Skip Navigation
U.S. flag

An official website of the United States government

Dot gov

The .gov means it’s official.
Federal government websites often end in .gov or .mil. Before sharing sensitive information, make sure you’re on a federal government site.


The site is secure.
The https:// ensures that you are connecting to the official website and that any information you provide is encrypted and transmitted securely.

Your Environment. Your Health.

Earth Day: Breaking the Mold, Toxic Mold

National Institute of Environmental Health Sciences (NIEHS)

News Release

Archive - New Contact Information

For more information about this archival news release, please contact Christine Flowers, Director, Office of Communications & Public Liaison at (919) 541-3665.
Monday, April 12, 2004, 12:00 p.m. EDT
Contact: John Schelp, NIEHS
(919) 541-7860

In honor of Earth Day, more than 85 PBS stations in dozens of states will air an award-winning show on toxic mold funded by the National Institute of Environmental Health Sciences (

Targeted to 5th through 9th grade students, " EnviroMysteries: Breaking the Mold ( ," is an informative and fun 30-minute video that teaches viewers about mold, asthma and scientific inquiry. It tells a story of a young girl, Kee, who discovers her true calling in life to be a researcher. After suffering from a serious asthma attack during a short stint on a reality TV show, Kee becomes motivated to learn more about asthma and its possible links to environmental exposures. As she learns more, she makes a startling discovery that affects the lives of many people. By following Kee's experience, viewers learn about asthma, its triggers, and how to reduce or prevent exposures to those environmental triggers.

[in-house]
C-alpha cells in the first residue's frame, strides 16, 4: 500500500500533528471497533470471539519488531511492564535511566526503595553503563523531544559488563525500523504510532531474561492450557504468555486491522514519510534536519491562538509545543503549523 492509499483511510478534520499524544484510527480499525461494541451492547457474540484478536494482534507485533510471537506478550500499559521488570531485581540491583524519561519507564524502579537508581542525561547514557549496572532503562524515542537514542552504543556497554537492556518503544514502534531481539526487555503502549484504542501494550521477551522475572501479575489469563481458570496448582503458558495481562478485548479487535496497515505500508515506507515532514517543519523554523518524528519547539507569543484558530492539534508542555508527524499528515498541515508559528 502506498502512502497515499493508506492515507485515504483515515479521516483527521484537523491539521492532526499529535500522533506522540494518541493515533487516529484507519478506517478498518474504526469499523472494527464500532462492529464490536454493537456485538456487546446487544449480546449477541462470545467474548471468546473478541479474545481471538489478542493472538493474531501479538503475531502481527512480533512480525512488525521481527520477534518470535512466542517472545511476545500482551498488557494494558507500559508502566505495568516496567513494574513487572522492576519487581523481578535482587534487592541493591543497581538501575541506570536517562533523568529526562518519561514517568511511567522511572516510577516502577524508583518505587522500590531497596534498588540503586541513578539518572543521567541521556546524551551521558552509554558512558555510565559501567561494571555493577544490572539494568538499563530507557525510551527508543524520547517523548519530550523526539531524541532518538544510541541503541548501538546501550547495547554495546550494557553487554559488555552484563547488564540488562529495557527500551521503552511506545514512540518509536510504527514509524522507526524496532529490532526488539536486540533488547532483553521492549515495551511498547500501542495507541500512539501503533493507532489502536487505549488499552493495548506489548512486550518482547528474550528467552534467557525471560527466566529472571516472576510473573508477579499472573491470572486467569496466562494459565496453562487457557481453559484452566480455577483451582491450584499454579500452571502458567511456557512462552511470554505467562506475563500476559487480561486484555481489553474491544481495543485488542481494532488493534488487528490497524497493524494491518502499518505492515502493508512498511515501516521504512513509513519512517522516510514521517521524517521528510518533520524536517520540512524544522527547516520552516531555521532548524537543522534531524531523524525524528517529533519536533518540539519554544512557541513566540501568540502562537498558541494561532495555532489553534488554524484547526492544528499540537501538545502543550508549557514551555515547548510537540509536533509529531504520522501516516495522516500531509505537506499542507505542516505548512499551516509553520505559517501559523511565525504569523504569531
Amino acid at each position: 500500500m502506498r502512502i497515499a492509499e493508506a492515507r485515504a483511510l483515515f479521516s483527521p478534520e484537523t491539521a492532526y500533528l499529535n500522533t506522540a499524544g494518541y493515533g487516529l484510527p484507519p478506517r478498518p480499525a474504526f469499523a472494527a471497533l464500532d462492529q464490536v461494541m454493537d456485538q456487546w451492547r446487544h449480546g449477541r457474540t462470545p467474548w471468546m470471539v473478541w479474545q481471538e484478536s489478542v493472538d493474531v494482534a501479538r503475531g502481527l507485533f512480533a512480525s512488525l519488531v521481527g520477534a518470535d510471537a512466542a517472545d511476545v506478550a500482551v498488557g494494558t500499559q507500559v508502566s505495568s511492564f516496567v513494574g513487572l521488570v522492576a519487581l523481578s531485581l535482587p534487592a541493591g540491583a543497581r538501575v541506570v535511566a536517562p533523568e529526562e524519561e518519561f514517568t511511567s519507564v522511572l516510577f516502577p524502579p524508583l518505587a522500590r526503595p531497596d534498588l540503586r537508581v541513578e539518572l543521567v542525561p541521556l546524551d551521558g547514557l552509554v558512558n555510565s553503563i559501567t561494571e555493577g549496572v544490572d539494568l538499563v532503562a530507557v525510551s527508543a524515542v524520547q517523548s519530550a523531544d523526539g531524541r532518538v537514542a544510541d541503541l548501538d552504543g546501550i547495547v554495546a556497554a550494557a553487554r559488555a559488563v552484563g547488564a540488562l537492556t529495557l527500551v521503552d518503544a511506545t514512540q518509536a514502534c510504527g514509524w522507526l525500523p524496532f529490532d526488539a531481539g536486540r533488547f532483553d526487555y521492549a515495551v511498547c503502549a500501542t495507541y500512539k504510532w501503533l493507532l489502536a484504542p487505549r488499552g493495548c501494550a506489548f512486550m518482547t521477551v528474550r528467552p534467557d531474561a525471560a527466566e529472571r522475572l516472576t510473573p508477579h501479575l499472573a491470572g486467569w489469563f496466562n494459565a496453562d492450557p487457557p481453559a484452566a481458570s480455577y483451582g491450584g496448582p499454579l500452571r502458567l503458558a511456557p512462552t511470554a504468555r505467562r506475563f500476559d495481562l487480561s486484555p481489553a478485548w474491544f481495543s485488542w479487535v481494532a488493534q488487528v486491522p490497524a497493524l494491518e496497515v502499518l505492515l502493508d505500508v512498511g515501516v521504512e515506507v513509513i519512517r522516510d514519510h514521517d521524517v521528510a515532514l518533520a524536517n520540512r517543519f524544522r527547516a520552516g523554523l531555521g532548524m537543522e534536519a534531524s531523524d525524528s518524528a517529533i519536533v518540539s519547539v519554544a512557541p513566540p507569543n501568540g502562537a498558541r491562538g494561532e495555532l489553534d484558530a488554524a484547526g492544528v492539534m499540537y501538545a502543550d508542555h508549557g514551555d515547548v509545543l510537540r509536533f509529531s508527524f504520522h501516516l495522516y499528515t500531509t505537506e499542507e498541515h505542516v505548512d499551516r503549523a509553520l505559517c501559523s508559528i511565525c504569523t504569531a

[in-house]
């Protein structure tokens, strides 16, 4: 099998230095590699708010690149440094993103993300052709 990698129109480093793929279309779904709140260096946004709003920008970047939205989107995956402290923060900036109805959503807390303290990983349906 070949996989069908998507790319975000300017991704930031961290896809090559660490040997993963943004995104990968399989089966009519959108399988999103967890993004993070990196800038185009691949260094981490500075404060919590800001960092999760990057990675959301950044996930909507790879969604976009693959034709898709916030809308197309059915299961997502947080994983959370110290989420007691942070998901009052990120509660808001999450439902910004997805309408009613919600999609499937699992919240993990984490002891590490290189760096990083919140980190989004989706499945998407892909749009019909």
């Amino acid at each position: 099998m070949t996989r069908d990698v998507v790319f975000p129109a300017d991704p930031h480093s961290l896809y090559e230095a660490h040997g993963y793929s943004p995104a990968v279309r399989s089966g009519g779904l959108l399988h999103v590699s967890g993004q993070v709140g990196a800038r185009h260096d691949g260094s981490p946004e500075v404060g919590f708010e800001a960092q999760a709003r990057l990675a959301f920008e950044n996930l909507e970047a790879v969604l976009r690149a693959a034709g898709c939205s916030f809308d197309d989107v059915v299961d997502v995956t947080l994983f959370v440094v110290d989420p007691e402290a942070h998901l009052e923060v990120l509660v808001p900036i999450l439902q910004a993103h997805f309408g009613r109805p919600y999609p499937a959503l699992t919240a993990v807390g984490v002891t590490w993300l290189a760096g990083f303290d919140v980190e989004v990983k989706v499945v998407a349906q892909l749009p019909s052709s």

A website accompanying the show ( offers lesson plans, based on national curriculum standards, for teachers to engage students as they watch the story about Kee. Together the video, educational resources, and classroom activities empower students to assume an active role in environmental issues that can affect their health today and in the future.

The product of a collaboration between Maryland Public Television ( and a NIEHS-supported Environmental Health Sciences center at Johns Hopkins University, the video earned a prestigious CINE award and an ITVA-DC Peer Award last year and has appeared in numerous film festivals across the U.S.

Part of the National Institutes of Health, NIEHS conducts and supports research to reduce the burden of human illness and dysfunction from environmental causes by understanding environmental factors, individual susceptibility and age and by discovering how these influences interrelate.

to Top